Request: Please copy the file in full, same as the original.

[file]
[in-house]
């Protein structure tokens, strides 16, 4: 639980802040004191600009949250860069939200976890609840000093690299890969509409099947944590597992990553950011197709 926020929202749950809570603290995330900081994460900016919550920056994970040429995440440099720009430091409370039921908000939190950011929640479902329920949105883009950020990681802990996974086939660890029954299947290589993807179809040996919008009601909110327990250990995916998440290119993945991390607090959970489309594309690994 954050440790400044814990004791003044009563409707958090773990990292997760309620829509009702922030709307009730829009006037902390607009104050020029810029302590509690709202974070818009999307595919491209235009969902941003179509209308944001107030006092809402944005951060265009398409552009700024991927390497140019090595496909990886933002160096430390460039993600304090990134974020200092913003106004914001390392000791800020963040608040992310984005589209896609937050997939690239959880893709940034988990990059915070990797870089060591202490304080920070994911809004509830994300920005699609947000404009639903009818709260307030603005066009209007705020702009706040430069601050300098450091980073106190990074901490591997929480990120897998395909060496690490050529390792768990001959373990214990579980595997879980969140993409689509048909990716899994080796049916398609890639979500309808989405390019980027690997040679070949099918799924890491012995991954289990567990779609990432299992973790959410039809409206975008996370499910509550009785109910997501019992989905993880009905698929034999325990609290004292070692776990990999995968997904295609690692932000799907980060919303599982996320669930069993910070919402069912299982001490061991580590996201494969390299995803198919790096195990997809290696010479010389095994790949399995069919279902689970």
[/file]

[in-house]
């Protein structure tokens, strides 16, 4: 639980802040004191600009949250860069939200976890609840000093690299890969509409099947944590597992990553950011197709 926020929202749950809570603290995330900081994460900016919550920056994970040429995440440099720009430091409370039921908000939190950011929640479902329920949105883009950020990681802990996974086939660890029954299947290589993807179809040996919008009601909110327990250990995916998440290119993945991390607090959970489309594309690994 954050440790400044814990004791003044009563409707958090773990990292997760309620829509009702922030709307009730829009006037902390607009104050020029810029302590509690709202974070818009999307595919491209235009969902941003179509209308944001107030006092809402944005951060265009398409552009700024991927390497140019090595496909990886933002160096430390460039993600304090990134974020200092913003106004914001390392000791800020963040608040992310984005589209896609937050997939690239959880893709940034988990990059915070990797870089060591202490304080920070994911809004509830994300920005699609947000404009639903009818709260307030603005066009209007705020702009706040430069601050300098450091980073106190990074901490591997929480990120897998395909060496690490050529390792768990001959373990214990579980595997879980969140993409689509048909990716899994080796049916398609890639979500309808989405390019980027690997040679070949099918799924890491012995991954289990567990779609990432299992973790959410039809409206975008996370499910509550009785109910997501019992989905993880009905698929034999325990609290004292070692776990990999995968997904295609690692932000799907980060919303599982996320669930069993910070919402069912299982001490061991580590996201494969390299995803198919790096195990997809290696010479010389095994790949399995069919279902689970």